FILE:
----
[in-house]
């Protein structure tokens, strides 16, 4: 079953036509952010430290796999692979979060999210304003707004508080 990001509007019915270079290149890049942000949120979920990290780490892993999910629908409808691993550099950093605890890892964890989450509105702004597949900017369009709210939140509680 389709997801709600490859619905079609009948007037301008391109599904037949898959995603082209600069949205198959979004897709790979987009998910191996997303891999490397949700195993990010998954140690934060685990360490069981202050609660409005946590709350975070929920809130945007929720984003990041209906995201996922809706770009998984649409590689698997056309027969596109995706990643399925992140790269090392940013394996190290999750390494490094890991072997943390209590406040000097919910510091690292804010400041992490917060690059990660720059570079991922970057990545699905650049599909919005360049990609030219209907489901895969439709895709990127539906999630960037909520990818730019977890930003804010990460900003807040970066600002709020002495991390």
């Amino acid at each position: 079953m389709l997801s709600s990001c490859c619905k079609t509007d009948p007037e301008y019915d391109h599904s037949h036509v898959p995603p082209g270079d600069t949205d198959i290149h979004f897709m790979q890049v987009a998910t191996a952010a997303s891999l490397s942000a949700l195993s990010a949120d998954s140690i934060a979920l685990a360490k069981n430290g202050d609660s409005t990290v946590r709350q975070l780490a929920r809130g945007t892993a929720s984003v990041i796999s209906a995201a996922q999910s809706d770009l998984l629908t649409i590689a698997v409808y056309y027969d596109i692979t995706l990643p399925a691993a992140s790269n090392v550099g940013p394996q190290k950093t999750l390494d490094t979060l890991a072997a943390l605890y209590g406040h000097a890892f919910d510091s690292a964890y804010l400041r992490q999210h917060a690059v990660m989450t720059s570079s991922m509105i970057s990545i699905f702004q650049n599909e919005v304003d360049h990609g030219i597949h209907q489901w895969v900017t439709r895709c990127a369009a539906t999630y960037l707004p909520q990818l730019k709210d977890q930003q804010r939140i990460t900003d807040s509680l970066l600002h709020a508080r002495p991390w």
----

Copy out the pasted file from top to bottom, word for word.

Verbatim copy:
[in-house]
């Protein structure tokens, strides 16, 4: 079953036509952010430290796999692979979060999210304003707004508080 990001509007019915270079290149890049942000949120979920990290780490892993999910629908409808691993550099950093605890890892964890989450509105702004597949900017369009709210939140509680 389709997801709600490859619905079609009948007037301008391109599904037949898959995603082209600069949205198959979004897709790979987009998910191996997303891999490397949700195993990010998954140690934060685990360490069981202050609660409005946590709350975070929920809130945007929720984003990041209906995201996922809706770009998984649409590689698997056309027969596109995706990643399925992140790269090392940013394996190290999750390494490094890991072997943390209590406040000097919910510091690292804010400041992490917060690059990660720059570079991922970057990545699905650049599909919005360049990609030219209907489901895969439709895709990127539906999630960037909520990818730019977890930003804010990460900003807040970066600002709020002495991390």
């Amino acid at each position: 079953m389709l997801s709600s990001c490859c619905k079609t509007d009948p007037e301008y019915d391109h599904s037949h036509v898959p995603p082209g270079d600069t949205d198959i290149h979004f897709m790979q890049v987009a998910t191996a952010a997303s891999l490397s942000a949700l195993s990010a949120d998954s140690i934060a979920l685990a360490k069981n430290g202050d609660s409005t990290v946590r709350q975070l780490a929920r809130g945007t892993a929720s984003v990041i796999s209906a995201a996922q999910s809706d770009l998984l629908t649409i590689a698997v409808y056309y027969d596109i692979t995706l990643p399925a691993a992140s790269n090392v550099g940013p394996q190290k950093t999750l390494d490094t979060l890991a072997a943390l605890y209590g406040h000097a890892f919910d510091s690292a964890y804010l400041r992490q999210h917060a690059v990660m989450t720059s570079s991922m509105i970057s990545i699905f702004q650049n599909e919005v304003d360049h990609g030219i597949h209907q489901w895969v900017t439709r895709c990127a369009a539906t999630y960037l707004p909520q990818l730019k709210d977890q930003q804010r939140i990460t900003d807040s509680l970066l600002h709020a508080r002495p991390w």